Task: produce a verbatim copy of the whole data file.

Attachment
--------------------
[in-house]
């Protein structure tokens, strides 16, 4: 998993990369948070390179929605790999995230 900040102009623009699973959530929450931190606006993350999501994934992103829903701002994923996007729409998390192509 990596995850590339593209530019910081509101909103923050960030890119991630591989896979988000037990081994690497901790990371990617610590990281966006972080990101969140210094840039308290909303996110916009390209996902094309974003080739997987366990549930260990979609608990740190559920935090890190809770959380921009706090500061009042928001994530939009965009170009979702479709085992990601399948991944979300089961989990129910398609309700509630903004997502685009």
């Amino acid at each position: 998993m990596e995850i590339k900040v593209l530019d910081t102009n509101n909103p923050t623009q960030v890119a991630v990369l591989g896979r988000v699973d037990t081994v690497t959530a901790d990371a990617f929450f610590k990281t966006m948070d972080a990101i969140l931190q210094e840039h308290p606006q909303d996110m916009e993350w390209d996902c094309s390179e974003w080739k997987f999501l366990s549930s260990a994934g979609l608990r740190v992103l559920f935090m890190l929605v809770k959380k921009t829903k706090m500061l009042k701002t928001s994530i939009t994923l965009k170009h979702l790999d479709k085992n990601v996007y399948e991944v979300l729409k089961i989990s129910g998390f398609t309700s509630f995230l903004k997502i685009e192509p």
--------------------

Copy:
[in-house]
């Protein structure tokens, strides 16, 4: 998993990369948070390179929605790999995230 900040102009623009699973959530929450931190606006993350999501994934992103829903701002994923996007729409998390192509 990596995850590339593209530019910081509101909103923050960030890119991630591989896979988000037990081994690497901790990371990617610590990281966006972080990101969140210094840039308290909303996110916009390209996902094309974003080739997987366990549930260990979609608990740190559920935090890190809770959380921009706090500061009042928001994530939009965009170009979702479709085992990601399948991944979300089961989990129910398609309700509630903004997502685009």
């Amino acid at each position: 998993m990596e995850i590339k900040v593209l530019d910081t102009n509101n909103p923050t623009q960030v890119a991630v990369l591989g896979r988000v699973d037990t081994v690497t959530a901790d990371a990617f929450f610590k990281t966006m948070d972080a990101i969140l931190q210094e840039h308290p606006q909303d996110m916009e993350w390209d996902c094309s390179e974003w080739k997987f999501l366990s549930s260990a994934g979609l608990r740190v992103l559920f935090m890190l929605v809770k959380k921009t829903k706090m500061l009042k701002t928001s994530i939009t994923l965009k170009h979702l790999d479709k085992n990601v996007y399948e991944v979300l729409k089961i989990s129910g998390f398609t309700s509630f995230l903004k997502i685009e192509p």